The tort liability of corporate participants

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Theses / Dissertations
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Thesis discipline
Degree name
Master of Laws
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Volume Title
Simpson, Mary-Anne

This thesis considers the alternative approaches taken by the courts in fixing tort liability upon corporate participants. The term 'corporate participant' primarily covers directors and shareholders but also, in this study, incorporates employees. The principal argument is that conventional analyses of liability rest upon familiar but ultimately unhelpful foundations, such as 'agency' and 'piercing the corporate veil'. Instead, this paper proposes applying the 'assumption of responsibility' test, which evolved in the law of torts, to corporate-tort issues, whether involving sole traders or corporate groups. A single unifying test directs and focuses the enquiry in a way that present formulations do not. The paper necessarily considers the historical origins of, and theoretical justifications for, limited liability. From these foundations, it seeks to evaluate the extent to which history should guide, or inhibit, the development of limited liability. Leading 'law and economics' treatments of limited liability are summarised, in order to evaluate the persuasiveness of the doctrine, and its present-day significance. Particular reference is made to the distinction between voluntary (contract) and involuntary (tort) creditors. A third category, that of the 'quasi-involuntary creditor', assumes significance when determining the existence of duties of care. The term may be applied to most cases where liability is sought to be fixed upon directors or shareholders; it covers those creditors whose tort injury arose during the course of a contractual relationship with the company. Such cases are best dealt with by assuming that the parties' bargain included that liability be limited. This presumption may be displaced by evidence which indicates that, on the contrary, the defendant had assumed a personal interest in the conduct of the plaintiff’s affairs. Reference to Canadian dicta and to European legislation affords a fruitful contrast to Commonwealth case-law on employee liability. Reform of employee tort liability is welcomed, as it would introduce further consistency into the treatment of corporate participants. The thesis concludes by specifying the types of conduct that will lead to directorial or shareholder liability.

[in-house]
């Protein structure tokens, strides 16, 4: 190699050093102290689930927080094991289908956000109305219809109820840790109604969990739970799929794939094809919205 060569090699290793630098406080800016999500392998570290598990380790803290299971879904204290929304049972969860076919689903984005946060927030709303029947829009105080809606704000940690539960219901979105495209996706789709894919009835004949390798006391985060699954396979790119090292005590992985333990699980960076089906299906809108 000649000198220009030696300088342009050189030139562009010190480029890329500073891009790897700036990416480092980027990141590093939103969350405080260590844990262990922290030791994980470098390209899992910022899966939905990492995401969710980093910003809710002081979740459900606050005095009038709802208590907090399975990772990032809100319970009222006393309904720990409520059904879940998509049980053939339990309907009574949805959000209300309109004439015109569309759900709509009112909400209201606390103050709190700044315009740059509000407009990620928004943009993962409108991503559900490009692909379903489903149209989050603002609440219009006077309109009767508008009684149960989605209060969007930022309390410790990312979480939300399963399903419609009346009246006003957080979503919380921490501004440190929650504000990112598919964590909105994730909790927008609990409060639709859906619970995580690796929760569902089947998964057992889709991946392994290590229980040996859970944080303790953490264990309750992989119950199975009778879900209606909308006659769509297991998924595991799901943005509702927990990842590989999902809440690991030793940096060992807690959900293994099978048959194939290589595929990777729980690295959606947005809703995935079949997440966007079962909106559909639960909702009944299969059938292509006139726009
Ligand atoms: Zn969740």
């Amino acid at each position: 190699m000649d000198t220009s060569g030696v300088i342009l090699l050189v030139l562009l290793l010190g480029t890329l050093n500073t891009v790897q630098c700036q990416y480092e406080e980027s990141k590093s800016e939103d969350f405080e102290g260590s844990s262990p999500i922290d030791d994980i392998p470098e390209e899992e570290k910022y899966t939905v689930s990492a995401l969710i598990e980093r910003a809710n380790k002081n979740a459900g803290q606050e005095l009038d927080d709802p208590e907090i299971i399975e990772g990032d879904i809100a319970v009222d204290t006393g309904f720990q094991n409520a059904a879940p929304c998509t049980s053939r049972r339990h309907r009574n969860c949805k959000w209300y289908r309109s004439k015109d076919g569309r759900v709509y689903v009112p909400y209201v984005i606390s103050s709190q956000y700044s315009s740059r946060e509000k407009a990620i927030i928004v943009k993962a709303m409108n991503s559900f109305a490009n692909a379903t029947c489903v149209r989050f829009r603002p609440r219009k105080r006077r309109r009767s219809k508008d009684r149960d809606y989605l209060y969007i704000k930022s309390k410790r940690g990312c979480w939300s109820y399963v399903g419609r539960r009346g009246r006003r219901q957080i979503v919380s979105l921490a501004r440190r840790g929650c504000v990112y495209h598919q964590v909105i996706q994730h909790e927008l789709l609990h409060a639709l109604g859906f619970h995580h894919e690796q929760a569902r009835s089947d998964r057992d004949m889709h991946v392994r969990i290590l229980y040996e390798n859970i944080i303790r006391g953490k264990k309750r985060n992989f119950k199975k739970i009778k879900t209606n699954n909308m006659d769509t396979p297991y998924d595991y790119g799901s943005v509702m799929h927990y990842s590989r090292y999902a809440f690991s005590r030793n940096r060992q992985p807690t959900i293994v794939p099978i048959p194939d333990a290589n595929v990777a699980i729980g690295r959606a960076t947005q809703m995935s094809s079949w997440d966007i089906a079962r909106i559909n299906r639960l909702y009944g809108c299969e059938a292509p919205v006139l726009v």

Limited liability--New Zealand, Tort liability of corporations--New Zealand, Directors of corporations--Legal status, laws, etc.--New Zealand, Stockholders--Legal status, laws, etc.--New Zealand, Labor laws and legislation--New Zealand
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ANZSRC fields of research
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